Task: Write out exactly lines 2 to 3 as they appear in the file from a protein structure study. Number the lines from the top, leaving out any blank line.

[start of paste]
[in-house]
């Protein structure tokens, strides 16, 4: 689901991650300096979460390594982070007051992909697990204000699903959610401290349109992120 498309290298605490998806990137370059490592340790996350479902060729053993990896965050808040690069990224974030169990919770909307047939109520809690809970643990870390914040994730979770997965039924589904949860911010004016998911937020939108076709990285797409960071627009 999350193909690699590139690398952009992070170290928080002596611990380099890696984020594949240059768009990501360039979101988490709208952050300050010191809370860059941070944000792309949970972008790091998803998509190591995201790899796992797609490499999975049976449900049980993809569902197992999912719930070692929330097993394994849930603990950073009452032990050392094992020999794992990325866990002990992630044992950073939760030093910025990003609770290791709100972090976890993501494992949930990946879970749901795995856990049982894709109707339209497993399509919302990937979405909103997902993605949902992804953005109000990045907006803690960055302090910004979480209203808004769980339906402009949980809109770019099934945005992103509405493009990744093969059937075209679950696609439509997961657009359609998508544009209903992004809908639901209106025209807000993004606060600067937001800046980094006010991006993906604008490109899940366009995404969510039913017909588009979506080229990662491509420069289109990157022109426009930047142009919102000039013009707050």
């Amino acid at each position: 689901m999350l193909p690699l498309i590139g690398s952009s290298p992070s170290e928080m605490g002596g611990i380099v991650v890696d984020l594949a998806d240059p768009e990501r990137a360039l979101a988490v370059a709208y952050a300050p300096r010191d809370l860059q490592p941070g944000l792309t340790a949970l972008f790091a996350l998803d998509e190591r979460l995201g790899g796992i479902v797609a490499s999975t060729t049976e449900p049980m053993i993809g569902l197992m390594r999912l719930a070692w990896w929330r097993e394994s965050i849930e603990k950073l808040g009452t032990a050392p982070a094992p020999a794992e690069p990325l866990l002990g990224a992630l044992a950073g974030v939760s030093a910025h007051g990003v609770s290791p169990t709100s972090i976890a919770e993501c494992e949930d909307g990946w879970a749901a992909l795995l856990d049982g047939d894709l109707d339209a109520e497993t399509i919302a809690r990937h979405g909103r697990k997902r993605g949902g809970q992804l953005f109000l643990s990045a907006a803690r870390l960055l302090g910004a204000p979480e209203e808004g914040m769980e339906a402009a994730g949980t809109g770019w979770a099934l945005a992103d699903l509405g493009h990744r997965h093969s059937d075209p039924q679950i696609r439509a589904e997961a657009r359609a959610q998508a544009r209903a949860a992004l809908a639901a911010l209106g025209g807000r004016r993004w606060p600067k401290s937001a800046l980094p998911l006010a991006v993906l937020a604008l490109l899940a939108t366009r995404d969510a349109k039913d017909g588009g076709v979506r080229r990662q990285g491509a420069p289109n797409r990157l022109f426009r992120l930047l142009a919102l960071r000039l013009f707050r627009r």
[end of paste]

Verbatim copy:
């Protein structure tokens, strides 16, 4: 689901991650300096979460390594982070007051992909697990204000699903959610401290349109992120 498309290298605490998806990137370059490592340790996350479902060729053993990896965050808040690069990224974030169990919770909307047939109520809690809970643990870390914040994730979770997965039924589904949860911010004016998911937020939108076709990285797409960071627009 999350193909690699590139690398952009992070170290928080002596611990380099890696984020594949240059768009990501360039979101988490709208952050300050010191809370860059941070944000792309949970972008790091998803998509190591995201790899796992797609490499999975049976449900049980993809569902197992999912719930070692929330097993394994849930603990950073009452032990050392094992020999794992990325866990002990992630044992950073939760030093910025990003609770290791709100972090976890993501494992949930990946879970749901795995856990049982894709109707339209497993399509919302990937979405909103997902993605949902992804953005109000990045907006803690960055302090910004979480209203808004769980339906402009949980809109770019099934945005992103509405493009990744093969059937075209679950696609439509997961657009359609998508544009209903992004809908639901209106025209807000993004606060600067937001800046980094006010991006993906604008490109899940366009995404969510039913017909588009979506080229990662491509420069289109990157022109426009930047142009919102000039013009707050």
């Amino acid at each position: 689901m999350l193909p690699l498309i590139g690398s952009s290298p992070s170290e928080m605490g002596g611990i380099v991650v890696d984020l594949a998806d240059p768009e990501r990137a360039l979101a988490v370059a709208y952050a300050p300096r010191d809370l860059q490592p941070g944000l792309t340790a949970l972008f790091a996350l998803d998509e190591r979460l995201g790899g796992i479902v797609a490499s999975t060729t049976e449900p049980m053993i993809g569902l197992m390594r999912l719930a070692w990896w929330r097993e394994s965050i849930e603990k950073l808040g009452t032990a050392p982070a094992p020999a794992e690069p990325l866990l002990g990224a992630l044992a950073g974030v939760s030093a910025h007051g990003v609770s290791p169990t709100s972090i976890a919770e993501c494992e949930d909307g990946w879970a749901a992909l795995l856990d049982g047939d894709l109707d339209a109520e497993t399509i919302a809690r990937h979405g909103r697990k997902r993605g949902g809970q992804l953005f109000l643990s990045a907006a803690r870390l960055l302090g910004a204000p979480e209203e808004g914040m769980e339906a402009a994730g949980t809109g770019w979770a099934l945005a992103d699903l509405g493009h990744r997965h093969s059937d075209p039924q679950i696609r439509a589904e997961a657009r359609a959610q998508a544009r209903a949860a992004l809908a639901a911010l209106g025209g807000r004016r993004w606060p600067k401290s937001a800046l980094p998911l006010a991006v993906l937020a604008l490109l899940a939108t366009r995404d969510a349109k039913d017909g588009g076709v979506r080229r990662q990285g491509a420069p289109n797409r990157l022109f426009r992120l930047l142009a919102l960071r000039l013009f707050r627009r």